Mirona: I would definitely recommend arranging work experience as soon as possible, since many graduate schemes close in December/ January. If you can do any during the summer before you start university, that's great. If you're a distance learner, feel free to do it over your summer holidays after your first year. The key to this is forward planning and lots of networking!

Arran: Only take on studying Project Management and choosing it as your career path if you can project manage your own life and its activities. That may sound cliché, but I had to project manage and gantt chart my own work obligations and timetable, in partnership with my MSc requirements and critical path dates for submissions, alongside the other areas of my life. One will struggle to balance study requirements with other areas of their life if they don't plan and manage things properly.

Which subject area did you focus on for your dissertation and why?

Mirona: Quite early on in the year I realised that BIM and technology are pivotal topics in the industry, and have the potential to significantly improve it. For that particular reason I decided to focus my research on the adoption of emerging technology, such as augmented and virtual reality, in construction.

Arran: 'Can the use of project management consultancy support the UK requirement to build new homes quickly?' - I wanted to focus on how of all the areas being continually explored to provide new homes quickly in the UK, there doesn't seem to be any emphasis on management quality overlooking new homes developments. Effective project management consulting/leading on all manner of projects is essential to successful delivery; now seems a more important time than ever to have effective project management supporting the building of new homes.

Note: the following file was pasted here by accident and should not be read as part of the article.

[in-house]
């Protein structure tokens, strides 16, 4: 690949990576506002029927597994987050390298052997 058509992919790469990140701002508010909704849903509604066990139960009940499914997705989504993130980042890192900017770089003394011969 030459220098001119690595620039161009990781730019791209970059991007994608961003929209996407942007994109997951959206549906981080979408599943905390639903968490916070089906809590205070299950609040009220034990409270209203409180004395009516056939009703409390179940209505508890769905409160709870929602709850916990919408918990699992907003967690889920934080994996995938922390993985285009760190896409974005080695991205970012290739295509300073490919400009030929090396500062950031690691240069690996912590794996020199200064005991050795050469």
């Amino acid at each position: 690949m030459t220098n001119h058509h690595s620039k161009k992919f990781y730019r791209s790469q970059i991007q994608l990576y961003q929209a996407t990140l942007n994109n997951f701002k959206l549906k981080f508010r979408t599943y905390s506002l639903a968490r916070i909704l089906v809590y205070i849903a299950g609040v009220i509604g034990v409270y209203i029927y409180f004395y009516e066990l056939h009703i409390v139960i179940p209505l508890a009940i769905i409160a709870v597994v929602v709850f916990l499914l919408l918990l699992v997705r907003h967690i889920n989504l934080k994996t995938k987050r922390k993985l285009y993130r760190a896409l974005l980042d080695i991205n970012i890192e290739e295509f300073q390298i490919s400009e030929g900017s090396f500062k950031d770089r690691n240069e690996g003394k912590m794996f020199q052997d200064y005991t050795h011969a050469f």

What have you got planned for the next 5 years career-wise?

Mirona: I am planning to enrol on the Project Management pathway with RICS and complete it within the next 24-30 months. Subsequently I'd like to start taking more responsibility leading my own projects and help bring more talent to the industry through mentoring. Ultimately I would love the chance to work on some of the landmark projects, as they tend to be extremely challenging, innovative and rewarding.

Arran: By the time I reach 29/30, I want to have concluded my RICS APC, risen to a PAM or Associate Director level of employment, increased my portfolio of projects to cover a vast variety of types (hospitality, public services, education, resi) and if possible exposed myself to working in different locations outside of my current base in London; either elsewhere in the UK or potentially overseas.


In addition to the MSc Project Management in the Built Environment, we offer the following (click on the course name for more information):

MSc Construction Project Management
MSc Building Information Modelling and Management
MSc Quantity Surveying and Commercial Management







Thursday, July 6, 2017

School of the Built Environment Graduation 2017

Graduation 2017 took place on one of the hottest days of the year, Monday 19 June. The actual ceremony took place in a transformed sports centre and the reception in the beautiful grounds of Headington Hill Hall. Which meant that the students and staff had to walk across Headington Hill Bridge...and I was there to catch them.



School of the Built Environment staff outside the sports centre

Waiting on the bridge...

...the students...



...and staff.























And in the grounds of Headington Hill Hall...

...celebrating



...the paparazzi



Prizes being handed out by (a very hot) Professor Joe Tah (Head of School)

Where's everybody gone? Retreating into the shade as the day got hotter...


Now that you've graduated, don't forget to keep in touch. Join one of our alumni groups on LinkedIn/Facebook...a great way of keeping in touch with your mates and the School of the Built Environment at Oxford Brookes. We use our groups to post job opportunities, source mentors (for the Real Estate Mentoring Scheme), share news and to use your experiences to inform our course development, so make sure you join!

LinkedIn: Real Estate Management
LinkedIn: Construction, QS and Project Management
Facebook: Planning and Urban Design

Finally, for a full set of photos, take a look at the Graduation and Prizes 2017 album on the School of the Built Environment Facebook page.